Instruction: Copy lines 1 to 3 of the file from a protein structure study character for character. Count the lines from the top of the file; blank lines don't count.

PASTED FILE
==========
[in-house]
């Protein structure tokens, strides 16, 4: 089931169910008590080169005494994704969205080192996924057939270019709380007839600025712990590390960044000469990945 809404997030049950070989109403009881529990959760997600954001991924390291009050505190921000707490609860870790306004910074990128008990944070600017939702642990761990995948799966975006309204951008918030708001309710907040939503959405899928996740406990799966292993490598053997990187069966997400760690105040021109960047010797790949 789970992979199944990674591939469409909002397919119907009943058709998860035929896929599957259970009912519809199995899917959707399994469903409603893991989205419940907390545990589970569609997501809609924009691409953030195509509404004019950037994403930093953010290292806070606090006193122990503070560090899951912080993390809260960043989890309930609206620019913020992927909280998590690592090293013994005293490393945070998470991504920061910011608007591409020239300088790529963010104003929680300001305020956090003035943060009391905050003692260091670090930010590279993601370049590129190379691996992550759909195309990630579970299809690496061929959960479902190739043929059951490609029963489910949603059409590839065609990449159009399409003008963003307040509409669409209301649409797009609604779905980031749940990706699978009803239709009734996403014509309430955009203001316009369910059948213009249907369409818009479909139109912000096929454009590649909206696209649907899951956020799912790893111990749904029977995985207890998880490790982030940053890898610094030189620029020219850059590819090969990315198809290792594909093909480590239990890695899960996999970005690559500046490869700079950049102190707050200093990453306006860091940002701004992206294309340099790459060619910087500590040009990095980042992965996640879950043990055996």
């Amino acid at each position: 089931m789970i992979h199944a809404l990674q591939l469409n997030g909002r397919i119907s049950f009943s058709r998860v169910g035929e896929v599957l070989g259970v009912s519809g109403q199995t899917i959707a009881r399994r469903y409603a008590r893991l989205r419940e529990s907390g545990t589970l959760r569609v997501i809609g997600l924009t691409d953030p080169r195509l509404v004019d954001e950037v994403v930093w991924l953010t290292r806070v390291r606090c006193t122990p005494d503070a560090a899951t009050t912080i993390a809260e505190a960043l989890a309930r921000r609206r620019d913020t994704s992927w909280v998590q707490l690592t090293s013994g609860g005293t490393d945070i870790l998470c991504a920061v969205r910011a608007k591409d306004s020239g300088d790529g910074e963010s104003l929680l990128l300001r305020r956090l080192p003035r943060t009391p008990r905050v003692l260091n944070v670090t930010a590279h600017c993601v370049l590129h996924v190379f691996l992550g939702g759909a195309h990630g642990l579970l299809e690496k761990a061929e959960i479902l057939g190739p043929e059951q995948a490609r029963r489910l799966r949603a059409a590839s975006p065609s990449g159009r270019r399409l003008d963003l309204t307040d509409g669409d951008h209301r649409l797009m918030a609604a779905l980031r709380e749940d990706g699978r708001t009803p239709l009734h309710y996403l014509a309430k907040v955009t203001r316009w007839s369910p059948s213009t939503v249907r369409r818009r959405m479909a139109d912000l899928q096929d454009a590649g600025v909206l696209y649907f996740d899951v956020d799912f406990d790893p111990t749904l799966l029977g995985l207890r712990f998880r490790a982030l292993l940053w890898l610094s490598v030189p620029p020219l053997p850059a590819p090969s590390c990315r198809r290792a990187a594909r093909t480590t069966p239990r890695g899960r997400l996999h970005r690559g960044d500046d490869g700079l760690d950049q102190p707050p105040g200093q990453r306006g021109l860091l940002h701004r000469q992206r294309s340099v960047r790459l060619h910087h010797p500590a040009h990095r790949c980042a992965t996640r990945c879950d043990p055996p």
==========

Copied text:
[in-house]
């Protein structure tokens, strides 16, 4: 089931169910008590080169005494994704969205080192996924057939270019709380007839600025712990590390960044000469990945 809404997030049950070989109403009881529990959760997600954001991924390291009050505190921000707490609860870790306004910074990128008990944070600017939702642990761990995948799966975006309204951008918030708001309710907040939503959405899928996740406990799966292993490598053997990187069966997400760690105040021109960047010797790949 789970992979199944990674591939469409909002397919119907009943058709998860035929896929599957259970009912519809199995899917959707399994469903409603893991989205419940907390545990589970569609997501809609924009691409953030195509509404004019950037994403930093953010290292806070606090006193122990503070560090899951912080993390809260960043989890309930609206620019913020992927909280998590690592090293013994005293490393945070998470991504920061910011608007591409020239300088790529963010104003929680300001305020956090003035943060009391905050003692260091670090930010590279993601370049590129190379691996992550759909195309990630579970299809690496061929959960479902190739043929059951490609029963489910949603059409590839065609990449159009399409003008963003307040509409669409209301649409797009609604779905980031749940990706699978009803239709009734996403014509309430955009203001316009369910059948213009249907369409818009479909139109912000096929454009590649909206696209649907899951956020799912790893111990749904029977995985207890998880490790982030940053890898610094030189620029020219850059590819090969990315198809290792594909093909480590239990890695899960996999970005690559500046490869700079950049102190707050200093990453306006860091940002701004992206294309340099790459060619910087500590040009990095980042992965996640879950043990055996």
């Amino acid at each position: 089931m789970i992979h199944a809404l990674q591939l469409n997030g909002r397919i119907s049950f009943s058709r998860v169910g035929e896929v599957l070989g259970v009912s519809g109403q199995t899917i959707a009881r399994r469903y409603a008590r893991l989205r419940e529990s907390g545990t589970l959760r569609v997501i809609g997600l924009t691409d953030p080169r195509l509404v004019d954001e950037v994403v930093w991924l953010t290292r806070v390291r606090c006193t122990p005494d503070a560090a899951t009050t912080i993390a809260e505190a960043l989890a309930r921000r609206r620019d913020t994704s992927w909280v998590q707490l690592t090293s013994g609860g005293t490393d945070i870790l998470c991504a920061v969205r910011a608007k591409d306004s020239g300088d790529g910074e963010s104003l929680l990128l300001r305020r956090l080192p003035r943060t009391p008990r905050v003692l260091n944070v670090t930010a590279h600017c993601v370049l590129h996924v190379f691996l992550g939702g759909a195309h990630g642990l579970l299809e690496k761990a061929e959960i479902l057939g190739p043929e059951q995948a490609r029963r489910l799966r949603a059409a590839s975006p065609s990449g159009r270019r399409l003008d963003l309204t307040d509409g669409d951008h209301r649409l797009m918030a609604a779905l980031r709380e749940d990706g699978r708001t009803p239709l009734h309710y996403l014509a309430k907040v955009t203001r316009w007839s369910p059948s213009t939503v249907r369409r818009r959405m479909a139109d912000l899928q096929d454009a590649g600025v909206l696209y649907f996740d899951v956020d799912f406990d790893p111990t749904l799966l029977g995985l207890r712990f998880r490790a982030l292993l940053w890898l610094s490598v030189p620029p020219l053997p850059a590819p090969s590390c990315r198809r290792a990187a594909r093909t480590t069966p239990r890695g899960r997400l996999h970005r690559g960044d500046d490869g700079l760690d950049q102190p707050p105040g200093q990453r306006g021109l860091l940002h701004r000469q992206r294309s340099v960047r790459l060619h910087h010797p500590a040009h990095r790949c980042a992965t996640r990945c879950d043990p055996p």